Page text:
The major limitations of this study included its retrospective nature and the relatively small number of patients we examined. An uncharacterized chemotherapy regimen and heterogeneity of systemic conditions were also potential limitations of our analysis. However, our findings indicate that GKRS is a good choice of treatment for a metastatic brain tumor from a gynecologic cancer, and our findings warrant further verification.

CONCLUSION

Metastatic brain tumors from gynecologic cancers are rare but have increased in frequency in recent years. GKRS has proven to be an effective and safe treatment modality. In these cases with an older age (≥40 years), high KPS score (≥80), low RPA class (class 1), and a lower number of treated lesions (<4) associated with better survival.

Acknowledgements

This research was supported by the Pioneer Research Center Program through the National Research Foundation of Korea funded by the Ministry of Science, ICT, & Future Planning (NRF-2010-0019351).

References

1. Bindal RK, Sawaya R, Leavens ME, Lee JJ : Surgical treatment of multiple brain metastases. J Neurosurg 79 : 210-216, 1993
crossref pmid
2. Bradley JD, Paulus R, Graham MV, Ettinger DS, Johnstone DW, Pilepich MV, et al : Phase II trial of postoperative adjuvant paclitaxel/carboplatin and thoracic radiotherapy in resected stage II and IIIA non-small-cell lung cancer : promising long-term results of the Radiation Therapy Oncology Group--RTOG 9705. J Clin Oncol 23 : 3480-3487, 2005
crossref pmid
3. Brown JV 3rd, Goldstein BH, Duma CM, Rettenmaier MA, Micha JP : Gamma-knife radiosurgery for the treatment of ovarian cancer metastatic to the brain. Gynecol Oncol 97 : 858-861, 2005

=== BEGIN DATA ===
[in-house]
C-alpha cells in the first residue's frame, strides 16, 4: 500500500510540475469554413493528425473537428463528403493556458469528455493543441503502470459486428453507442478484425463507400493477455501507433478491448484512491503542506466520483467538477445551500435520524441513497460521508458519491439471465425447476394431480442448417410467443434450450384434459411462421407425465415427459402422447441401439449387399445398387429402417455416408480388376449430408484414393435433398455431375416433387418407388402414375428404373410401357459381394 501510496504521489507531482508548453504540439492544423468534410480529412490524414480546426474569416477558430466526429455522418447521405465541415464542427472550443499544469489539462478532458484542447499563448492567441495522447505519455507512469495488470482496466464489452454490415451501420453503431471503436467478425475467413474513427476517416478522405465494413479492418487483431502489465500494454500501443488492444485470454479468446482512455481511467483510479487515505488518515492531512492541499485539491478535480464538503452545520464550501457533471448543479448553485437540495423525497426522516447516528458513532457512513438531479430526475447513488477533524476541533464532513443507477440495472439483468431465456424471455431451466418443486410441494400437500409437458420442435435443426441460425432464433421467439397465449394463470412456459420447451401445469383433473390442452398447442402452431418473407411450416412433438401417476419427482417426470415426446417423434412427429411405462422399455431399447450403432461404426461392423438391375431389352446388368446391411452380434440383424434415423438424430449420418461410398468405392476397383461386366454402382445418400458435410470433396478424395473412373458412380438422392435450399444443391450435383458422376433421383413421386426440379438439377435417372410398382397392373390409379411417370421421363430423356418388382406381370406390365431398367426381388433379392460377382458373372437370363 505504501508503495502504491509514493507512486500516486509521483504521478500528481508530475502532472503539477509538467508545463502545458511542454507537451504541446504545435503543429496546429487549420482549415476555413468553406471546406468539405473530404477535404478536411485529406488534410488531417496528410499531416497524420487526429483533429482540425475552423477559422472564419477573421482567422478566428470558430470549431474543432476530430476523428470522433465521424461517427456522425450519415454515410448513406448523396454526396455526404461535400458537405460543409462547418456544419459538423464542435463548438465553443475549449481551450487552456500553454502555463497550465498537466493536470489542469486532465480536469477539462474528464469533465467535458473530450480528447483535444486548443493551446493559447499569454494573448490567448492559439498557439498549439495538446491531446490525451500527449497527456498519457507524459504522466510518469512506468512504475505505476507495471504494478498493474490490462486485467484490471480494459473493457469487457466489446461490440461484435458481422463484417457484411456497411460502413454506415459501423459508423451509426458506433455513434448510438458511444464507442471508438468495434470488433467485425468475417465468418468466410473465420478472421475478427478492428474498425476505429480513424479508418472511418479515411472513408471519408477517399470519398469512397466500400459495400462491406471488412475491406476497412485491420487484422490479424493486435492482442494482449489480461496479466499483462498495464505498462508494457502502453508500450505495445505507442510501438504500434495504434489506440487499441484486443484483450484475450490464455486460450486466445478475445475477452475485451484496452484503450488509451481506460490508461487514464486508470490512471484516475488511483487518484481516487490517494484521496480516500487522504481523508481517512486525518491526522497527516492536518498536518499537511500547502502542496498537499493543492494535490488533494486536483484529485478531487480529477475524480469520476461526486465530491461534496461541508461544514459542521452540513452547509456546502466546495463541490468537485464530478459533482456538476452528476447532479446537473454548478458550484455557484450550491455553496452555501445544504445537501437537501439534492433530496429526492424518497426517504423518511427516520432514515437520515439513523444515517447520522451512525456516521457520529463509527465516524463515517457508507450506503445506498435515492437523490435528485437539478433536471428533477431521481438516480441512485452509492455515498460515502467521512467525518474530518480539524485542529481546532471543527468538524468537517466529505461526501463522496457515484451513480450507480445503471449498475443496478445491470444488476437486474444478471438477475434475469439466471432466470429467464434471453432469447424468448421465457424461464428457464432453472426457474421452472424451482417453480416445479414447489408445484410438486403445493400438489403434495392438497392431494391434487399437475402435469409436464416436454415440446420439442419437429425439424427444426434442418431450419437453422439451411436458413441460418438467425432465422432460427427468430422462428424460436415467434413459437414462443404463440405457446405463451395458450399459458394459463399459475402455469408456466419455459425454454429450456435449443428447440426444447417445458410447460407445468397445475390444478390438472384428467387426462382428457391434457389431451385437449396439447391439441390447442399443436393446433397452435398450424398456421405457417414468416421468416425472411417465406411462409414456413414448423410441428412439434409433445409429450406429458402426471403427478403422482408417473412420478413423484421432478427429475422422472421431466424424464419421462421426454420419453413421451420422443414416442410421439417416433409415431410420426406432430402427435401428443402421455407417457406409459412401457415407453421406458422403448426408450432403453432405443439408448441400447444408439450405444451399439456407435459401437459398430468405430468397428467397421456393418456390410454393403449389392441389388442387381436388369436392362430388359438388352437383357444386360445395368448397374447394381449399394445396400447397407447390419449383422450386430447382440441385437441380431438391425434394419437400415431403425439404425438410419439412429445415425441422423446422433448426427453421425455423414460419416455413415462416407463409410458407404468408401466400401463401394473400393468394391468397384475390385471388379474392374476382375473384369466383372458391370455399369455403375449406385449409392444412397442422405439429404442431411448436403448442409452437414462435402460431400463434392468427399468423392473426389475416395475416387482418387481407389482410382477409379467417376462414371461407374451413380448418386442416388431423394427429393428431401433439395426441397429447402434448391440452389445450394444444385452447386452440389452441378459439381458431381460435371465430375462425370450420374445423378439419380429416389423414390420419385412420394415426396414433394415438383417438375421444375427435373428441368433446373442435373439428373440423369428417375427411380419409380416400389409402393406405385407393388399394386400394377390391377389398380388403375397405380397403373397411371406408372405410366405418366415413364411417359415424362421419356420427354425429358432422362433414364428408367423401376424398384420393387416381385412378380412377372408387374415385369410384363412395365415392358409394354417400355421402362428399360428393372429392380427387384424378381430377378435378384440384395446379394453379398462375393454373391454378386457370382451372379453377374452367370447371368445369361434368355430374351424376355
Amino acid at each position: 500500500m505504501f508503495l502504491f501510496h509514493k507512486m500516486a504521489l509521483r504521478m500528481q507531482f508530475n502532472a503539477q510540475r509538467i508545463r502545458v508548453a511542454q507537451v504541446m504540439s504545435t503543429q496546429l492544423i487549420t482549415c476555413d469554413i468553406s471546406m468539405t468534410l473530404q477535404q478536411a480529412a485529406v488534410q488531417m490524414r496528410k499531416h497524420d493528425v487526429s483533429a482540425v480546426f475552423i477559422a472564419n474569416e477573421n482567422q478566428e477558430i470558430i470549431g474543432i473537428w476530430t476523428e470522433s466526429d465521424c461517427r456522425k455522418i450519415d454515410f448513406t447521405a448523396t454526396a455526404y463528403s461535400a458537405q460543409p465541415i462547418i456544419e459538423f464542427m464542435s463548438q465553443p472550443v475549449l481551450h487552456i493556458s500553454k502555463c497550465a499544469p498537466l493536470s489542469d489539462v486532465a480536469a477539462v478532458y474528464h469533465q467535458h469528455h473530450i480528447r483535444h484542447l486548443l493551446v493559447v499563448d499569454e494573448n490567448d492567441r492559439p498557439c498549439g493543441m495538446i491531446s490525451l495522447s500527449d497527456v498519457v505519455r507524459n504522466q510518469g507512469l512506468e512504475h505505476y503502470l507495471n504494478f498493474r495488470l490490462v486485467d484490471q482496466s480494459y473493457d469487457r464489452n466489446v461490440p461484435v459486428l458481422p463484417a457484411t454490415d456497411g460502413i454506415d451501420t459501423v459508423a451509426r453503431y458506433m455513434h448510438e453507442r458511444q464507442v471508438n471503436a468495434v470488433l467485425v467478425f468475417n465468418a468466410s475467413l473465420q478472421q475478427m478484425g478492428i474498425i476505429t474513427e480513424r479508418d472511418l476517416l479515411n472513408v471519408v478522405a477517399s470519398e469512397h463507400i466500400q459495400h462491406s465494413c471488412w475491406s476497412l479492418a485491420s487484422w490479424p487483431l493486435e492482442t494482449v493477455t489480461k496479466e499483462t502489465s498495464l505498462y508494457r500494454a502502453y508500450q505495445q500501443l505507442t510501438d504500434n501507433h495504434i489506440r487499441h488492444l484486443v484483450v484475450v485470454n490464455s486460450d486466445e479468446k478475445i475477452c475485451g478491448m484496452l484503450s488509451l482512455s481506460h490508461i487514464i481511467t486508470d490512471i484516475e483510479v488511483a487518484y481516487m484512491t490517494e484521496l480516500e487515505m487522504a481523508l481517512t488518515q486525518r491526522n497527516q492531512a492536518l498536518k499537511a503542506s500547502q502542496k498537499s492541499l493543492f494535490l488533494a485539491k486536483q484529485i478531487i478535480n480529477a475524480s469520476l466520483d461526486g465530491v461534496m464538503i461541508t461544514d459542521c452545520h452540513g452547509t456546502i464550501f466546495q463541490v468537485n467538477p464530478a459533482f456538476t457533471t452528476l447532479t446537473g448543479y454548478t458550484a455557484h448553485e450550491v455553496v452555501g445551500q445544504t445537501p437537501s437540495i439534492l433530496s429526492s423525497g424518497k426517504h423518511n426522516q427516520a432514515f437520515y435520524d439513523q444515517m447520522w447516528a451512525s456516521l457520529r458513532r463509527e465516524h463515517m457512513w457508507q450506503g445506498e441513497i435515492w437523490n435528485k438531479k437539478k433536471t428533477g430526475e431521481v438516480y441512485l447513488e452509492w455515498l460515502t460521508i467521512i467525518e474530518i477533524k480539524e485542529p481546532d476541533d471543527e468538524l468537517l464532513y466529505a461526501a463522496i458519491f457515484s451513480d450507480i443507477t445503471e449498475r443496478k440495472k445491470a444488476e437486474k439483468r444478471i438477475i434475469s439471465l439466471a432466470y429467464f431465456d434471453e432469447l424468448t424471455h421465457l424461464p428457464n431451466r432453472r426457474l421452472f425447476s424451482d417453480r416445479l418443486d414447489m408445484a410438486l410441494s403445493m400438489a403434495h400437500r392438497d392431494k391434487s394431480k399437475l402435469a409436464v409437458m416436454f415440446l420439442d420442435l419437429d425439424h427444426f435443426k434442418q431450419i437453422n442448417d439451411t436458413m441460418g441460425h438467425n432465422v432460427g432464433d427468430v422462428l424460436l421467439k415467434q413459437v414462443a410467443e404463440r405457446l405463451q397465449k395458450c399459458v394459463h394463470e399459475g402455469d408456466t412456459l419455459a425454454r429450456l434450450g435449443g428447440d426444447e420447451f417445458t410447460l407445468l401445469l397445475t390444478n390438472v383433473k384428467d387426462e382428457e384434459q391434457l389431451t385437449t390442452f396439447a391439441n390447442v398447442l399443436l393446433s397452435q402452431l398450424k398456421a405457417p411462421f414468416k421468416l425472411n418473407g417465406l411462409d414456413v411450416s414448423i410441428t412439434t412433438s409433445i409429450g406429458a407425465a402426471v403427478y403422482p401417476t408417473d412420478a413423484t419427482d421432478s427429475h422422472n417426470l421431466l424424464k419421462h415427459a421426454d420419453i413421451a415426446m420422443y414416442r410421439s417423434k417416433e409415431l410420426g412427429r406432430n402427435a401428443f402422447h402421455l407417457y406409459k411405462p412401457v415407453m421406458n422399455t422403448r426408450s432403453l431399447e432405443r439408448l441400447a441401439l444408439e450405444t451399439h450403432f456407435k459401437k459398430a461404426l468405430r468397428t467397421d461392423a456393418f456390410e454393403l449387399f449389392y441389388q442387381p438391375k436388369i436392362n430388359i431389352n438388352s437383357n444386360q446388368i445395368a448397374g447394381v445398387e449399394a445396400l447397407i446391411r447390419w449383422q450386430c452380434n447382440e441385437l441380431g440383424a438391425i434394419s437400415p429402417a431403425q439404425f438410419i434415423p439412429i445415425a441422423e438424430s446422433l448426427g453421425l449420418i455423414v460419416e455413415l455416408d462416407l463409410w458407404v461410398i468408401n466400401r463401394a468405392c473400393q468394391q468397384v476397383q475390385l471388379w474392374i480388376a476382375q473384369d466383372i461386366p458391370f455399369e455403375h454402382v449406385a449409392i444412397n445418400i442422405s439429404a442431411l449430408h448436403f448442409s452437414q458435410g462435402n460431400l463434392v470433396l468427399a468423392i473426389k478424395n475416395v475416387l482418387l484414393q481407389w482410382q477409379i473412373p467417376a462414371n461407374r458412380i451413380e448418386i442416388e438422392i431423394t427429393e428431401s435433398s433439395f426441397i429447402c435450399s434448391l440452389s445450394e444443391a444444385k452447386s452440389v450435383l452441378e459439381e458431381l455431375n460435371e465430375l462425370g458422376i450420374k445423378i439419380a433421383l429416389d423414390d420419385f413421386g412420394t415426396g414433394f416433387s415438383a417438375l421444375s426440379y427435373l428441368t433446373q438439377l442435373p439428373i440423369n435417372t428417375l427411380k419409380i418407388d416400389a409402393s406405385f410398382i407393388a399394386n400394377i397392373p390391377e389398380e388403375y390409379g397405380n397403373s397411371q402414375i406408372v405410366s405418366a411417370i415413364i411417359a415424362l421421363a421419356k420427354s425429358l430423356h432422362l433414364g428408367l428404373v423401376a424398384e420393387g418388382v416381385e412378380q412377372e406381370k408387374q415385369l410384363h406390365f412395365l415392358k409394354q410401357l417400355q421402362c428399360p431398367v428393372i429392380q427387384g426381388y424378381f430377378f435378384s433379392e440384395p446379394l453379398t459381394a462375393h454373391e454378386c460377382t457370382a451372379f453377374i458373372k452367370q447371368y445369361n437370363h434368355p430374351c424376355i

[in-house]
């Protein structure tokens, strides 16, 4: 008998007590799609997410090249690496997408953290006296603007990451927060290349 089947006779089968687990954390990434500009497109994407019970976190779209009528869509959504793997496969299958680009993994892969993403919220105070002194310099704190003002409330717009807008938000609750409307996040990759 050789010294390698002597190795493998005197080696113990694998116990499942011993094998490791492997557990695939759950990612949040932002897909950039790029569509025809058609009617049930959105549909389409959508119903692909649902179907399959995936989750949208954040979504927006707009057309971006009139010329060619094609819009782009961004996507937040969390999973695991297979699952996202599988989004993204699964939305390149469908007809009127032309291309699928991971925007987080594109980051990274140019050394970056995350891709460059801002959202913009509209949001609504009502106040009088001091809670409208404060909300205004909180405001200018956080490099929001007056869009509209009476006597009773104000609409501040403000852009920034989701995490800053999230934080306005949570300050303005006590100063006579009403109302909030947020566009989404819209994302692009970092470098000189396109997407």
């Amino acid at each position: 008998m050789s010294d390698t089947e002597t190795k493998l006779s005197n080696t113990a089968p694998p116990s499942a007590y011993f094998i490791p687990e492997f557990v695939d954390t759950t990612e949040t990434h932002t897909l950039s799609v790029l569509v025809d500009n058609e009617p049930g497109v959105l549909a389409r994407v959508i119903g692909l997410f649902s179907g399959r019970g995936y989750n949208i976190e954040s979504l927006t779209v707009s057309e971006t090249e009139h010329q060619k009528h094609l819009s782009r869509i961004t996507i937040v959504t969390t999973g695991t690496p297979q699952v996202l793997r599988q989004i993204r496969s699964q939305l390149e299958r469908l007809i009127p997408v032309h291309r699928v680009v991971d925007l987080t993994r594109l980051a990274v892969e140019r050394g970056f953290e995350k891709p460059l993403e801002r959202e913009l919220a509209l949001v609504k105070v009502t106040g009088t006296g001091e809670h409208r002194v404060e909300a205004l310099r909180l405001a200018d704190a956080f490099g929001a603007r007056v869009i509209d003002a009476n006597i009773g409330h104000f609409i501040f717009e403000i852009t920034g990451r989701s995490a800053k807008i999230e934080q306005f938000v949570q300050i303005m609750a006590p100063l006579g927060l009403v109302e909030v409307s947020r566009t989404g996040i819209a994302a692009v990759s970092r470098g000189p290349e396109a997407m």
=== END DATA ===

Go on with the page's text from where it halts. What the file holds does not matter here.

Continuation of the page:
crossref pmid
4. Chen PG, Lee SY, Barnett GH, Vogelbaum MA, Saxton JP, Fleming PA, et al : Use of the Radiation Therapy Oncology Group recursive partitioning analysis classification system and predictors of survival in 19 women with brain metastases from ovarian carcinoma. Cancer 104 : 2174-2180, 2005
crossref pmid
5. Chi A, Komaki R : Treatment of brain metastasis from lung cancer. Cancers (Basel) 2 : 2100-2137, 2010
crossref pmid pmc
6. Chura JC, Marushin R, Boyd A, Ghebre R, Geller MA, Argenta PA : Multimodal therapy improves survival in patients with CNS metastasis from uterine cancer : a retrospective analysis and literature review. Gynecol Oncol 107 : 79-85, 2007
crossref pmid
7. Cohen ZR, Suki D, Weinberg JS, Marmor E, Lang FF, Gershenson DM, et al : Brain metastases in patients with ovarian carcinoma : prognostic factors and outcome. J Neurooncol 66 : 313-325, 2004
crossref pmid
8. Cormio G, Lissoni A, Losa G, Zanetta G, Pellegrino A, Mangioni C : Brain metastases from endometrial carcinoma. Gynecol Oncol 61 : 40-43, 1996
crossref pmid
9. Corn BW, Mehta MP, Buatti JM, Wolfson AH, Greven KM, Kim RY, et al : Stereotactic irradiation : potential new treatment method for brain metastases resulting from ovarian cancer. Am J Clin Oncol 22 : 143-146, 1999
crossref pmid
10. Eccles SA, Welch DR : Metastasis : recent discoveries and novel treatment strategies. Lancet 369 : 1742-1757, 2007
crossref pmid pmc
11. Flickinger JC : Radiotherapy and radiosurgical management of brain metastases. Curr Oncol Rep 3 : 484-489, 2001
crossref pmid
12. Geisler JP, Geisler HE : Brain metastases in epithelial ovarian carcinoma. Gynecol Oncol 57 : 246-249, 1995
crossref pmid
13. Kim TJ, Song S, Kim CK, Kim WY, Choi CH, Lee JH, et al : Prognostic factors associated with brain metastases from epithelial ovarian carcinoma. Int J Gynecol Cancer 17 : 1252-1257, 2007
crossref pmid
14. Kim YZ, Kwon JH, Lim S : A clinical analysis of brain metastasis in gynecologic cancer : a retrospective multi-institute analysis. J Korean Med Sci 30 : 66-73, 2015
crossref pmid
15. Kolomainen DF, Larkin JM, Badran M, A'Hern RP, King DM, Fisher C, et al : Epithelial ovarian cancer metastasizing to the brain : a late manifestation of the disease with an increasing incidence. J Clin Oncol 20 : 982-986, 2002